The City of Nanaimo has a strategic vision and other guidance documents, but from now on, all decisions must be made in a “donut” economy.
City council, at a special meeting on Monday, voted 5-4 in favor of the council. Ben Geselbracht’s motion to adopt the donut business model “as a coherent vision for all city planning initiatives and processes”.
Geselbracht posted on social media that Nanaimo is the first Canadian city to embrace the donut economy as a vision and framework.
The donut model, according to a report by city staff, challenges economies to meet and exceed “minimum global living standards” and fairness, while “avoiding overstepping our ecological limits.” The idea is that the donut represents the perfect place – “the safe and fair space for humanity” between a social foundation on the inner edge of the donut and an ecological ceiling on the outer edge. Geselbracht’s motion calls for the creation of a “city portrait”, with measurable social and environmental indicators and targets so that the city can monitor its progress.
The staff report did not include recommendations, but did mention a few different ways for staff to incorporate the donut framework into the board’s strategic plan, the Reimagine Nanaimo planning process, and the environment committee’s work plan. .
“The economy of donuts makes it possible to understand very clearly what the relationship is [with] the environment and what we need to do to live within the means of the planet, as well as the basic foundation that we need to bring together as a community to provide health and well-being to our citizens, ”said Geselbracht.
The concept had previously been discussed at a meeting on governance and city priorities, but councilors remained divided.
“I know some people are very strongly in favor of it, some people think it’s meaningless drivel. Everyone has their opinion, ”said Coun. Ian Thorpe.
He said the donut model was lopsided and emphasized environmental concerns, and said it would be best suited as a guiding principle for the work of the environment committee, not for all decision-making in the community. city.
“Although it’s called an economic model, it seems to have nothing to do with the economics of GDP and that’s my main concern…” Thorpe said. “It’s, from what I’ve read, a very leftist philosophy that basically says business is bad, growth is bad, development is bad, we want to focus only on social and environmental priorities. . Well, I’m all for environmental responsibility, but I think there has to be a balance.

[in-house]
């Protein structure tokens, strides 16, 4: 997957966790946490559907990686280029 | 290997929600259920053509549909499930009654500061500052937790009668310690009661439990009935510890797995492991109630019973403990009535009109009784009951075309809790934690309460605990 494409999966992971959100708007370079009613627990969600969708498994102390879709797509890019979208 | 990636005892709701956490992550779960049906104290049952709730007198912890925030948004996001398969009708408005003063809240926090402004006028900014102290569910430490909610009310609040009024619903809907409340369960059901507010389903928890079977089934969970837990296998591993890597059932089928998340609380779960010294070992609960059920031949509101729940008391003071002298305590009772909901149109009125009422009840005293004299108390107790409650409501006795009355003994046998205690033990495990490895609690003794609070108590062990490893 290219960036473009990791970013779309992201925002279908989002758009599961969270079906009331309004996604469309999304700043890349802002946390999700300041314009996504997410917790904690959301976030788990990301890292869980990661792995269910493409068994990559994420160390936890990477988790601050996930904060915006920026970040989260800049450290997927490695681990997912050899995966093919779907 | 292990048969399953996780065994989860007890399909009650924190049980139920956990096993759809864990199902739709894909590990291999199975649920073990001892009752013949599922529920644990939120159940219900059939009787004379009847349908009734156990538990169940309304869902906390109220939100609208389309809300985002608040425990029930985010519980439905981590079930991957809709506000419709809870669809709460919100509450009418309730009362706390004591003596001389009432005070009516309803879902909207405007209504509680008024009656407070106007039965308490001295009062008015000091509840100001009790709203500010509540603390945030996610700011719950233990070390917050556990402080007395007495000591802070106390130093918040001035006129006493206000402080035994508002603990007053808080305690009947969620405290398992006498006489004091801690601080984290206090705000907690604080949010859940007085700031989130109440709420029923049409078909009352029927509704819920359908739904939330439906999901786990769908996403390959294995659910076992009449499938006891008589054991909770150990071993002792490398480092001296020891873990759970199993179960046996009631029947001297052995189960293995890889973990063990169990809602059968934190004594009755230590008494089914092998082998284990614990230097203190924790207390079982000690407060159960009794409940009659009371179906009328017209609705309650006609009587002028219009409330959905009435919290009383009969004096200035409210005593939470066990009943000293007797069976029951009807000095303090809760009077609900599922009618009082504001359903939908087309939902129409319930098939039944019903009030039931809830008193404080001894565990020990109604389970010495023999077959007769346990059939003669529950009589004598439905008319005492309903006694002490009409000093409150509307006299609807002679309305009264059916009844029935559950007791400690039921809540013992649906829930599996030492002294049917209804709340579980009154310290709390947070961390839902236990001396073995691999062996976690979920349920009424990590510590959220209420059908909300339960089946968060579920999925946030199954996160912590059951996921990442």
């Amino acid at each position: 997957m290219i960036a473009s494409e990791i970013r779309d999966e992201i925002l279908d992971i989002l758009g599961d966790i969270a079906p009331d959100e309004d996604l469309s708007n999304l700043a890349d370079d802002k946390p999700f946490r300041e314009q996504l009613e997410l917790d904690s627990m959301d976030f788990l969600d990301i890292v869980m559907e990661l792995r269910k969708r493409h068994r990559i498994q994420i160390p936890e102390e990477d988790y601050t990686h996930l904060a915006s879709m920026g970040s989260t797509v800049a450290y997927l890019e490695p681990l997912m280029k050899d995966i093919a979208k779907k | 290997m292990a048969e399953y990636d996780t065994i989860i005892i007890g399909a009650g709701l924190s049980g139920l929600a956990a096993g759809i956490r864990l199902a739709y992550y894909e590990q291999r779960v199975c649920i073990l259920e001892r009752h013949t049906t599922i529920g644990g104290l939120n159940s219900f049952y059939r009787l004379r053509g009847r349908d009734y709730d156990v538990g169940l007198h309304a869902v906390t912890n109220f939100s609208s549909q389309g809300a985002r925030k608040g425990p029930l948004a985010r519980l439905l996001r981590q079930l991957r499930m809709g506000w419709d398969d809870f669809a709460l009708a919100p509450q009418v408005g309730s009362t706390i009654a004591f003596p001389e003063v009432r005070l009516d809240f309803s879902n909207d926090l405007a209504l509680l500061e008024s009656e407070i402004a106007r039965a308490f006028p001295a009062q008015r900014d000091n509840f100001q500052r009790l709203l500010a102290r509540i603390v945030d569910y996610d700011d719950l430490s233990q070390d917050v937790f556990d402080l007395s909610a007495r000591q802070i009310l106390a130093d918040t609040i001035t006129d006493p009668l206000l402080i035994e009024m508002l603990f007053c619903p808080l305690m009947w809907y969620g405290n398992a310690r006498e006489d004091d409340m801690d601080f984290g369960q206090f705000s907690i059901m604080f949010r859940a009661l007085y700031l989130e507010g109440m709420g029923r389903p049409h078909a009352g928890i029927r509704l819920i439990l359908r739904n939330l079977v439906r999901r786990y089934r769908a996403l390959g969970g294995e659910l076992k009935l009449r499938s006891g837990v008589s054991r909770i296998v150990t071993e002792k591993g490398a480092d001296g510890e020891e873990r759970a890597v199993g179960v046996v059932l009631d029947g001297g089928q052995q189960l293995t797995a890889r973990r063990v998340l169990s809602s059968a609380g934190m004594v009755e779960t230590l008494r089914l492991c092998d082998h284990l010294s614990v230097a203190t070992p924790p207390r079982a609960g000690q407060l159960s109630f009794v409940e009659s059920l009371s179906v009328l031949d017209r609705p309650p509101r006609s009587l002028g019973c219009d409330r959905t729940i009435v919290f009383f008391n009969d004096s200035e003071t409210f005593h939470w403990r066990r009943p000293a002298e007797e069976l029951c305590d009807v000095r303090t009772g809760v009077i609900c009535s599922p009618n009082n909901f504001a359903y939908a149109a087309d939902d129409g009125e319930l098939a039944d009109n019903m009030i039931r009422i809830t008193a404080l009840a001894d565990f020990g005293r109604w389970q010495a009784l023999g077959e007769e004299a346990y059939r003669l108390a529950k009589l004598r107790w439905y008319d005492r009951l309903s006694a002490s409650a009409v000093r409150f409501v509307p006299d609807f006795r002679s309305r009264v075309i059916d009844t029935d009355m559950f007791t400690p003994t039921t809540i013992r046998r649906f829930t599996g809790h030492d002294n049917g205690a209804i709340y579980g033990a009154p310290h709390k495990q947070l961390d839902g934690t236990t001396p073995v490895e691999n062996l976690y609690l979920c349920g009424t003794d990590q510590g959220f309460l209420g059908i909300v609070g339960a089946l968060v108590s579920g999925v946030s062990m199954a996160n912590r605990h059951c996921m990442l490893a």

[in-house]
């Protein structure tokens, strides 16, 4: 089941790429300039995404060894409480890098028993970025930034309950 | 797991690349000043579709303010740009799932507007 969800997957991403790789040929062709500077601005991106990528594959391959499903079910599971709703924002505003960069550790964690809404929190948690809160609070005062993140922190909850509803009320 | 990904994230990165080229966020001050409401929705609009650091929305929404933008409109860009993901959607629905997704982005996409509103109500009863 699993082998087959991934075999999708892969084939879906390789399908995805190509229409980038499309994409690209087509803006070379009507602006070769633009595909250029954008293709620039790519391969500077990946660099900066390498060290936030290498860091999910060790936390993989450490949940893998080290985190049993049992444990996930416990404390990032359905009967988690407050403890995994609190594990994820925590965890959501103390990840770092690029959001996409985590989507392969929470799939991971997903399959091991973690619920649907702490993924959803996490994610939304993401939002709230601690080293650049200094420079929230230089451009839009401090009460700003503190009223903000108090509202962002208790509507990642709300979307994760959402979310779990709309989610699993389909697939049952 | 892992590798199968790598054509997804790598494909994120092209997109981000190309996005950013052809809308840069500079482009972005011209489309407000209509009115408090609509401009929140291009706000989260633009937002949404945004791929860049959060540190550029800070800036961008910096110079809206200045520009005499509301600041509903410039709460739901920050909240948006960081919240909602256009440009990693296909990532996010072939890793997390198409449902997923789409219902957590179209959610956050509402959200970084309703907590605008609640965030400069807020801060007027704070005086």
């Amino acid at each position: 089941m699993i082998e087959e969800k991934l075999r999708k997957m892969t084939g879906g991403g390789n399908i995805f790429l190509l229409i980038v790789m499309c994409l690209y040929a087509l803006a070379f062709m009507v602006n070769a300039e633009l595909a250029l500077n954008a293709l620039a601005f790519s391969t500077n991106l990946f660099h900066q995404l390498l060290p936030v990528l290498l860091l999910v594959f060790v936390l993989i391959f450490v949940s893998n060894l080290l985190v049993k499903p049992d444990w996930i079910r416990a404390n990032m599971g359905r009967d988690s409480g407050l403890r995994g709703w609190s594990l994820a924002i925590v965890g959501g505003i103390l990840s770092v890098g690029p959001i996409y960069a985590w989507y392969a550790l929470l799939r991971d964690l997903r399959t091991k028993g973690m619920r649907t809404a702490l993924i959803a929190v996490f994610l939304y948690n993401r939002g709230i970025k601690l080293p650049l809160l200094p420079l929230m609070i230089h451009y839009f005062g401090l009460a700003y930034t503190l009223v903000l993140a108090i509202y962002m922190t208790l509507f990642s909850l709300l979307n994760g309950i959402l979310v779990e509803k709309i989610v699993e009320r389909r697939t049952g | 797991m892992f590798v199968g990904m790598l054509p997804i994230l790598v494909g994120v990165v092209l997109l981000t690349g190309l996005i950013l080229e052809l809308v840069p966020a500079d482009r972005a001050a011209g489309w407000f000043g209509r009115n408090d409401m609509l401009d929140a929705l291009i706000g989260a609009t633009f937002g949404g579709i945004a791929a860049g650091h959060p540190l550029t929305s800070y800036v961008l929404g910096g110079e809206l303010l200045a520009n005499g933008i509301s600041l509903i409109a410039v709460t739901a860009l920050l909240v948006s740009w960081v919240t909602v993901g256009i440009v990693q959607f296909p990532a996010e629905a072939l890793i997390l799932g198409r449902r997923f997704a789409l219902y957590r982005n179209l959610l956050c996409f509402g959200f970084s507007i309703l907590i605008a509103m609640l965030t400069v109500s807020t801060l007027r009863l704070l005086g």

Com. Tyler Brown refuted, saying it is clear that the actions of humans are not in balance with the Earth.
“So to dispute that and say that this model is out of balance, I would say that is completely incorrect because the current model is out of balance,” Brown said.
He added that he thinks people want leadership from city council to set a vision “in many different areas” and said that is what the donut business model can do.
Com. Sheryl Armstrong said she heard city planners suggest the city of Nanaimo should consider another model of sustainable development, Local Governments for Sustainability (ICLEI). She noted that Victoria, Saanich and Vancouver are members of ICLEI and said it was a proven model that would meet Nanaimo’s needs and be accompanied by support, and wondered why the rather, the city would choose a model that no other Canadian city has adopted.
“Because we like to be different, because we like to be leaders and just because nobody else is doing it in Canada doesn’t mean it’s not the right framework and the right approach,” said Coun. . Zeni Maartman.
Mayor Leonard Krog was most concerned with the process, saying council should wait for a staff report on how the strategic plan could be changed to incorporate the donut economic framework.
“We are in the middle of the Reimagine Nanaimo process which involves a lot more people than people sitting around this board table and I think it’s appropriate that it be referred accordingly,” Krog said.
However, the board voted against returning the donut model to the economic development task force, preferring an immediate vote. Geselbracht suggested that council members who disagreed with his position had not done enough research, and Coun. Erin Hemmens pointed out that staff have indicated that the donut model could fit into existing countertops.
“The problem is, we have limited resources to take care of everyone on Earth…” she said. “Here is a template we could use to break down this huge and complex question that we are grappling with.”
The motion to adopt the donut business model as a cohesive vision for all city planning and initiatives was passed 5-4 with Krog, Thorpe, Armstrong and Coun. Jim Turley opposed it.